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Denver’s Pitch For Amazon HQ2 – Where is a Good Spot?

Inside Amazon.com's Biggest Fulfillment Centre in India
Bloomberg via Getty Images

In early September, Amazon.com announced plans to place a second headquarters somewhere in the United States and asked that interested cities to be “creative” in their proposals. They also listed other criteria including:
A metro area with at least a million people
Stable business climate for growth

Skilled tech labor
A strong university system nearby
A metro area with features that young, skilled workers like
Quality of life
Housing costs and amenities
Restaurants, outdoor recreation, cultural attractions
Mass transit
East access to an international airport

This announcement has, as you can imagine, sparked great interest all over the country. For the chosen city, it’s like winning the lottery. It would be a $5-Billion dollar investment with 50,000 plus jobs over the next 20 years. Just this week, Stonecrest, Georgia said it would rename a portion of its town “Amazon” if it were selected. That is creative.

The New York Times did the homework on what Amazon.com is looking for and found that Denver would be the ideal spot. It meets all the needs and would ultimately win the battle against Portland, Boston, and Washington D.C.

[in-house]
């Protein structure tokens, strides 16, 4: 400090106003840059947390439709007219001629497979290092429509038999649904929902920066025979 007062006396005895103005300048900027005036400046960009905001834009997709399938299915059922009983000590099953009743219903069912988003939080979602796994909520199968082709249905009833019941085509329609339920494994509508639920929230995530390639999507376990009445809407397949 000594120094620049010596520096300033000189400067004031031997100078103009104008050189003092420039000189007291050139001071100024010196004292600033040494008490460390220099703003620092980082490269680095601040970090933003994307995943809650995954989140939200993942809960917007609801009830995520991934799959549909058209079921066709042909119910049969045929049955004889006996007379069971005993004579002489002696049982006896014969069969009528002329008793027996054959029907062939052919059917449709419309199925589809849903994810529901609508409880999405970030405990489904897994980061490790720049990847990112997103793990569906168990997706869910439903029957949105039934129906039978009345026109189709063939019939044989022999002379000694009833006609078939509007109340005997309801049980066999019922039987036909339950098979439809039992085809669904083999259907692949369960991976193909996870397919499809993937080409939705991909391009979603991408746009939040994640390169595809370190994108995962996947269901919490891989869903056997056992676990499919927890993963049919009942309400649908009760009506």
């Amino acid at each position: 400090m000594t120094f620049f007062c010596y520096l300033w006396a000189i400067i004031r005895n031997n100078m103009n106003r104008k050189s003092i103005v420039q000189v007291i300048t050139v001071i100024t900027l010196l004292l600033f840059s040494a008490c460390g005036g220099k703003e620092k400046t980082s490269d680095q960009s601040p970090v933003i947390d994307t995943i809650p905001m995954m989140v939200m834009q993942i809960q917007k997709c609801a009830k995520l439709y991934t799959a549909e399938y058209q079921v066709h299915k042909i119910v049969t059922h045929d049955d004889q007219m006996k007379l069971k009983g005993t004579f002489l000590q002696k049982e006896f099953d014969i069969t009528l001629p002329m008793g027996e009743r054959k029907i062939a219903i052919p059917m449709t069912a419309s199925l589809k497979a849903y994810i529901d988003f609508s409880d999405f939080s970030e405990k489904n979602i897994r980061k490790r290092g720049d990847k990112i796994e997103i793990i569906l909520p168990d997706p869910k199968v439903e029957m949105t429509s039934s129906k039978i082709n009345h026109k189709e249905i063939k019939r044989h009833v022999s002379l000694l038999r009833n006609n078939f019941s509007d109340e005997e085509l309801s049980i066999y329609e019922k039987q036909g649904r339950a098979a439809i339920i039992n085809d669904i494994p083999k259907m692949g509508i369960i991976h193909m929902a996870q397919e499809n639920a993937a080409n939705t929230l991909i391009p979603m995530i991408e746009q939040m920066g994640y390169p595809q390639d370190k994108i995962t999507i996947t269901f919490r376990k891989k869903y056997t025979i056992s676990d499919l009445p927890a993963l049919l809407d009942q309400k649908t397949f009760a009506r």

Let’s pretend for a moment and say that Amazon.com does select Denver as it’s second home. Where would be the right spot? They are wanting a layout similar to what they have in Seattle, which is in an urban area, about 30 miles from a population center, 45 minutes to an international airport, and very close to a major highway. They also have 8.1 million square feet over 33 buildings.

The Colorado Real Estate Journal released this week their research on which patches of land would be ideal for Amazon.com. They include:

Ridgegate Lone Tree City Center
Downtown Westminster
Upper Fox
Pena Station
Broadway Station with Denver Design District
38th & Blake/North RiNo
Elitch Gardens/Pepsi Center Parking/Water St.
Stapelton North

Some of these locations would be more advantageous than others, but they would all work well within Amazon’s criteria.

Again, to win this Amazon.com “lottery” would be a huge economic boom for the selected city. Denver, while not committing to a name change to “Amazon” like the good folks in Stonecrest, Georgia, appears to be ideal according to The New York Times and The Colorado Real Estate Journal based on location and criteria. The other aspect of Denver’s sales pitch will be the economic incentives they will offer to lure them to Colorado. The deadline to submit their proposal is October 19th.

I do wonder…..if there’s an Amazon.com Headquarters an hour away from us, do we get our packages faster? That would be prime.

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